BATON ROUGE – Perhaps never will a certain LSU cheer be more apt than this Saturday night in Tiger Stadium.
Hot boudin, cold couche couche
C’mon Tigers, push, push push
True Cajun Ed Orgeron of Larose in deep south Louisiana where the Gulf Intracoastal Waterway and Bayou Lafourche intersect, will make his debut as LSU’s head football coach when the Tigers (2-2, 1-1 Southeastern Conference) host Missouri (2-2, 0-1 SEC) at 6:30 p.m. in Tiger Stadium on the SEC Network.
Now, if pork fricassee was in the song, it would fit even better. Orgeron is the first Louisiana native to be LSU’s head football coach since Jerry Stovall of West Monroe from 1980-83, but the very first from Larose.
“Hold on, I’m trying to say it in English,” Orgeron’s mother, Cornelia “Coco” Orgeron, said from her home in Larose, where she has lived for 55 years. “He loves fricassee and chicken gumbo and eggplant with shrimp.
"Eh, you don’t know how to live if you haven’t eaten that. And Ed and his younger brother Steve love it when I make shrimp burgers. I grind the shrimp and mix in onions, parsley and garlic. Oh, and down here we do gumbo a little different put boiled eggs in the gumbo. That’s living.”
Mrs. Orgeron will be living large Saturday. Her twin grandsons Parker and Cody Orgeron, who are Ed and Kelly Orgeron’s children, play football at McNeese State. She has been dispatched to McNeese’s game Saturday in Lake Charles when the Cowboys host Nicholls State at 6 p.m. with Kelly headed to the LSU game to watch her husband’s debut and her other son Tyler, who has been a member of the support staff with the LSU football team.
“I won’t be at Ed’s game, but I’ll be watching on a TV that’s on a telephone,” she said. “When Kelly can’t make the twins’ games, I’m there. I hope to be at one of LSU’s games soon. If they make the national championship game, I want a seat on the 50-yard line. I think Ed could take care of that for me. I think I could get on the sidelines if I wanted to.”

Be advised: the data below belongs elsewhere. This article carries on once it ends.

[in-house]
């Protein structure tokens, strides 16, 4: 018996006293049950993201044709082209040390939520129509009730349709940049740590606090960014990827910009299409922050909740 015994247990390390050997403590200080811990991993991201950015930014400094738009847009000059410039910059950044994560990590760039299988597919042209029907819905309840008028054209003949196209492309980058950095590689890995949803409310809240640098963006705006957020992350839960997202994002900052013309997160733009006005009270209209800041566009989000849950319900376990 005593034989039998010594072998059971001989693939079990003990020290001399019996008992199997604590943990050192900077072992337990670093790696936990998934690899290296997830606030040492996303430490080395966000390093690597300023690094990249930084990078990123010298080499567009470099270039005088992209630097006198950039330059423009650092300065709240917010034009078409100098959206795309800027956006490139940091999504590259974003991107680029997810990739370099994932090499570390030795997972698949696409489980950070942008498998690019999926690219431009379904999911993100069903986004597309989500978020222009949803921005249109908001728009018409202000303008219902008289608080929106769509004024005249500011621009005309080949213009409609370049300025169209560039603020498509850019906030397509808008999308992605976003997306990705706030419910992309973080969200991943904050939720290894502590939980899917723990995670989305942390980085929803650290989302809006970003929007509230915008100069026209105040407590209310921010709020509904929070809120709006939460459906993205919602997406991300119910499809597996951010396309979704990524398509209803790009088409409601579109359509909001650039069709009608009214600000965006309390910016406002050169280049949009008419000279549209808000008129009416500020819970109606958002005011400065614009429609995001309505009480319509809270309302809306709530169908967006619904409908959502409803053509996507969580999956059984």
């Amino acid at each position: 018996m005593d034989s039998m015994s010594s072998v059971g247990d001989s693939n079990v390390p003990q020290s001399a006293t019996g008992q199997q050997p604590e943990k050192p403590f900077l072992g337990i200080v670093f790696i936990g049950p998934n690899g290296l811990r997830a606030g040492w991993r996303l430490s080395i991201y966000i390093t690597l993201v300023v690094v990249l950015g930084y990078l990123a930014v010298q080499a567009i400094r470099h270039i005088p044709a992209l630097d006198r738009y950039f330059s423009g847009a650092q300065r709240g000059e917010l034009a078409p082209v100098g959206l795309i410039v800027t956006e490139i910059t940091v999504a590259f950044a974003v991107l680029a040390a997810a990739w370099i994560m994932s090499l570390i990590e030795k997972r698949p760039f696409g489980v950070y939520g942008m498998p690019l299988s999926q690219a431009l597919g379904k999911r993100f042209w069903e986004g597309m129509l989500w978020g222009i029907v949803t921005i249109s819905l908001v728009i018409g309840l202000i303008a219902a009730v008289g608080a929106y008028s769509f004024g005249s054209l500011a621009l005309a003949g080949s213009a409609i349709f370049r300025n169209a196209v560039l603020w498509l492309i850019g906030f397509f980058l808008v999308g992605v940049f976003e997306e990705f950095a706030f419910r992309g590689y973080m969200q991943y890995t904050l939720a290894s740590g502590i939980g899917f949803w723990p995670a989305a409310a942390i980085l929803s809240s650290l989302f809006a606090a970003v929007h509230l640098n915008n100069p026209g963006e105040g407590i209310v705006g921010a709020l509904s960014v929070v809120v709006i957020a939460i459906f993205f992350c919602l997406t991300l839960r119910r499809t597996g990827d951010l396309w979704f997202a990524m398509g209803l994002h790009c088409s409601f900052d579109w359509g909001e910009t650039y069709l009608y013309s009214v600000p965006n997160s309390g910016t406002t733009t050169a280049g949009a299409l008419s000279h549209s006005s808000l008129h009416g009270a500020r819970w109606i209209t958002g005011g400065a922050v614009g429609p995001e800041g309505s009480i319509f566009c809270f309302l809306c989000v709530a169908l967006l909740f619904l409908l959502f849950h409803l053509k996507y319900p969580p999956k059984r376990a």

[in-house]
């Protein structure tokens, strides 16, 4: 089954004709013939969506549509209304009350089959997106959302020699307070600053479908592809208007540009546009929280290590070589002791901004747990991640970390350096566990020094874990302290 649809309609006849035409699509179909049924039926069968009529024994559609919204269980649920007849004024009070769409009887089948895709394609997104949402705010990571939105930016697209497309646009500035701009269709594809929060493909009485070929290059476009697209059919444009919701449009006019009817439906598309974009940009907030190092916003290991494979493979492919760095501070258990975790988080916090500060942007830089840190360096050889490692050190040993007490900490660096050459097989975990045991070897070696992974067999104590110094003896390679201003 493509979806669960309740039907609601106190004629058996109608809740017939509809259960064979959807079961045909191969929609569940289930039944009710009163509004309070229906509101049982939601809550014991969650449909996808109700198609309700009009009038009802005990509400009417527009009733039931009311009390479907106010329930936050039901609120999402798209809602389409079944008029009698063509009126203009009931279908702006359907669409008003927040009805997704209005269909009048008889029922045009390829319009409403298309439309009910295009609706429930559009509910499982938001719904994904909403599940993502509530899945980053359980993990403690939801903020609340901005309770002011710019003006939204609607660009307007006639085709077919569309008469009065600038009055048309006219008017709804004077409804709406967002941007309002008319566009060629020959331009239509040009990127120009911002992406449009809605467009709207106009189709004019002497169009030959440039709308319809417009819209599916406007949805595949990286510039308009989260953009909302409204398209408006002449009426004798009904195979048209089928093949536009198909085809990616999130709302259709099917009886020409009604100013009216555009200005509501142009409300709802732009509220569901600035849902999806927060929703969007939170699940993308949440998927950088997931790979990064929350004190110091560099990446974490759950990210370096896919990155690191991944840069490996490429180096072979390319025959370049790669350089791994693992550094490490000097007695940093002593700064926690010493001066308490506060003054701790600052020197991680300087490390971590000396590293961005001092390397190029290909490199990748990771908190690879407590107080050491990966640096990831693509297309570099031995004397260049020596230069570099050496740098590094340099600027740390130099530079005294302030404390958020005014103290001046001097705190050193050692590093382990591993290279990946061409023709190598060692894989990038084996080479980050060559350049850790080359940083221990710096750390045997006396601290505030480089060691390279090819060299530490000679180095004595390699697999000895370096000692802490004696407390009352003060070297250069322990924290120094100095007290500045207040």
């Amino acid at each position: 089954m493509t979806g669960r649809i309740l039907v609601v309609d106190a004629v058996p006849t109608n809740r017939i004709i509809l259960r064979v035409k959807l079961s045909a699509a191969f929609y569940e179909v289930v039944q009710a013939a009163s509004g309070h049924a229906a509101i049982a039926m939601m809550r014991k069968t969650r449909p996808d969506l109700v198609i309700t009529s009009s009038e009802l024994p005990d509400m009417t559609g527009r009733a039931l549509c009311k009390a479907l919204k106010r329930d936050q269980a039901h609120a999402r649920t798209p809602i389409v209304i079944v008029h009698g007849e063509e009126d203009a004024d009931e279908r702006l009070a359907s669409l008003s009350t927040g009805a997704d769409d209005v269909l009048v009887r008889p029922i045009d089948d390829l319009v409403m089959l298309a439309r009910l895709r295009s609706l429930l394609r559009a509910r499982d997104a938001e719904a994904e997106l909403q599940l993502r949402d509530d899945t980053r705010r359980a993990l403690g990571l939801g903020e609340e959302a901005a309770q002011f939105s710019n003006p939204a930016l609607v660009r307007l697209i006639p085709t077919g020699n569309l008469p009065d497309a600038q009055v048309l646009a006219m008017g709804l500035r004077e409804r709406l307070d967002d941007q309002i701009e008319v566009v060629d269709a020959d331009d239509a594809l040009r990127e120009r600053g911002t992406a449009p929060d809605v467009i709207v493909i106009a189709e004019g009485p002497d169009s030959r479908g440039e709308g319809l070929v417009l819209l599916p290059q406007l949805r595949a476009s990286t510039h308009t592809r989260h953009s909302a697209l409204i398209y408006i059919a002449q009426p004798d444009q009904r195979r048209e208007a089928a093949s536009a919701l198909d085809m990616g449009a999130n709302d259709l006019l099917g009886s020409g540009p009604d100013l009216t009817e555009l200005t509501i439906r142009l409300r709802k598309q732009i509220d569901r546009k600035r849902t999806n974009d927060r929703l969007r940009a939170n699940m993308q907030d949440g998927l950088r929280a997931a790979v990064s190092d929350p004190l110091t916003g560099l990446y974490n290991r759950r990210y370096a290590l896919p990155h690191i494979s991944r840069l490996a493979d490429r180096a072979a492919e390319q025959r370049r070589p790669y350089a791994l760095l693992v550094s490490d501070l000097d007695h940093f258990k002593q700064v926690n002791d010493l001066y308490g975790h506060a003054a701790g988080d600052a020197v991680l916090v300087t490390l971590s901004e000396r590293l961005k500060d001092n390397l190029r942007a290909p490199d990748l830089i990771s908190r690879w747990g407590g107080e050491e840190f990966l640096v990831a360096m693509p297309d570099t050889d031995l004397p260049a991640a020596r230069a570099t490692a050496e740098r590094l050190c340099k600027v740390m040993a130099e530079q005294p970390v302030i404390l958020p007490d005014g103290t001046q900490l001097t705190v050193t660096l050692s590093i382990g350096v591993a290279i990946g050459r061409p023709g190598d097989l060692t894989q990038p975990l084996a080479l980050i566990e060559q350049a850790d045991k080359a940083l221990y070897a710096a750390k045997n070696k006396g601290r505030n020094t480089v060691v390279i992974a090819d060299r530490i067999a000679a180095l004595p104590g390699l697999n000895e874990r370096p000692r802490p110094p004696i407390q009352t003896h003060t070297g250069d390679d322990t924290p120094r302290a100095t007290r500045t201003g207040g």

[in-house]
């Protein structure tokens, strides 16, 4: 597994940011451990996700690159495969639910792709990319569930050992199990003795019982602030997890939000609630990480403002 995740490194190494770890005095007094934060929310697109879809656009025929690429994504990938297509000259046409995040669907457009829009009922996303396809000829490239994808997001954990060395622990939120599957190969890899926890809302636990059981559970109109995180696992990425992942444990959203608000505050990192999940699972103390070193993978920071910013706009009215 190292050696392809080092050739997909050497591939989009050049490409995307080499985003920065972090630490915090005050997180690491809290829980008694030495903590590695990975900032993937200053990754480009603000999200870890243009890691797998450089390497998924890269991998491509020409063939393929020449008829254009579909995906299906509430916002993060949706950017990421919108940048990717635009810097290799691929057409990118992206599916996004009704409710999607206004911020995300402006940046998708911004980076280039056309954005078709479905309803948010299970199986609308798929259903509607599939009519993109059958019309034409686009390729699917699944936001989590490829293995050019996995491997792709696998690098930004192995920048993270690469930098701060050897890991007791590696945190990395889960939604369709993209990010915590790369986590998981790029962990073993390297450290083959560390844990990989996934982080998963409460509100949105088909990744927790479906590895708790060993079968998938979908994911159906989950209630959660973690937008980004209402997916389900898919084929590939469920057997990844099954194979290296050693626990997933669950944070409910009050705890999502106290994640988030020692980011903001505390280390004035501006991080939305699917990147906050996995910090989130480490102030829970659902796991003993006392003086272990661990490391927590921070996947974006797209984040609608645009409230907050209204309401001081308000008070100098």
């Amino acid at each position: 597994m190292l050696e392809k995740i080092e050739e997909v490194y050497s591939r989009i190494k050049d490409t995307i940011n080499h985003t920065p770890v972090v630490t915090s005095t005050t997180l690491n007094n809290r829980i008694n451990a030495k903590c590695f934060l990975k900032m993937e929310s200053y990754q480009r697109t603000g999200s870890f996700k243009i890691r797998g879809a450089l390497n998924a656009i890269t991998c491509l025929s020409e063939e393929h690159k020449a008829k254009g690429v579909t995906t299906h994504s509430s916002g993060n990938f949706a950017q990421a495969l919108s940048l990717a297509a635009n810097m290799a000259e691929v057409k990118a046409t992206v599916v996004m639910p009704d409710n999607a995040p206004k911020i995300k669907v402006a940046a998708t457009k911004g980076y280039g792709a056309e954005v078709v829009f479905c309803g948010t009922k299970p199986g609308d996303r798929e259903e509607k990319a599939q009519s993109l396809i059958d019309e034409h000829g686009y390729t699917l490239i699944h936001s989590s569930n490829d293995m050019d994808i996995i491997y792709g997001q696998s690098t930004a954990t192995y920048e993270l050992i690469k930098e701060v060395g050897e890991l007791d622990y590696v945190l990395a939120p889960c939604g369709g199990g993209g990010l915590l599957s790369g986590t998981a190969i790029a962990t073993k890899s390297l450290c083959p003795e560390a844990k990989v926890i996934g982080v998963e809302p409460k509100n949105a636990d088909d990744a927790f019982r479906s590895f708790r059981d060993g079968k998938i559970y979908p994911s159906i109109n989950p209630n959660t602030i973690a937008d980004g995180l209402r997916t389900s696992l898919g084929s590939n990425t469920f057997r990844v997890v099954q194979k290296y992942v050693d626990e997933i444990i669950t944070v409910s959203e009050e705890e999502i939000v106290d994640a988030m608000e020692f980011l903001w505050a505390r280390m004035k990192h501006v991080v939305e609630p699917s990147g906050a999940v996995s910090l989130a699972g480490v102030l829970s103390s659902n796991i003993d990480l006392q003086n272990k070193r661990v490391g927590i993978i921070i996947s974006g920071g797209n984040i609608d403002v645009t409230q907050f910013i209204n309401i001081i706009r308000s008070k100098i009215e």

Orgeron, who signed with LSU out of South Lafourche High in 1979 as a highly recruited offensive and defensive lineman but quit out of homesickness and later transferred to Northwestern State, came back to LSU in 2015 as defensive line coach and then had recruiting coordinator added to his duties. But being LSU’s head coach, albeit on an interim basis, has been his lifelong dream and closes a wide swath of path that included assistant coaching stops at McNeese, Arkansas, Miami, Nicholls, Syracuse, USC, Tennessee and the New Orleans Saints, a head coaching job at Ole Miss from 2005-07 and a previous interim head coaching stint at USC in 2013. He took a troubled 3-2 USC team that had just seen its coach, Lane Kiffin, fired almost immediately after a 62-41 loss at Arizona State, and he won six of eight games.
Now he is LSU’s coach in the wake of Les Miles’ firing not much more than 12 hours after an 18-13 loss at Auburn for a 2-2 start.
“I’m so proud of the state of Louisiana for honoring my son with this opportunity,” Mrs. Orgeron said. “He’s a good man, and he’s earned it. I don’t think there’s a harder working man anywhere. I’m very proud of him.”
Orgeron may glance to his left before kickoff Saturday and look at the Interstate 10 bridge over the Mississippi River.
“I passed Tiger Stadium on that bridge many times wishing I was there,” Orgeron, 55, said on his LSU coach’s statewide radio show debut that included him speaking French with callers and discussing crawfish etouffe.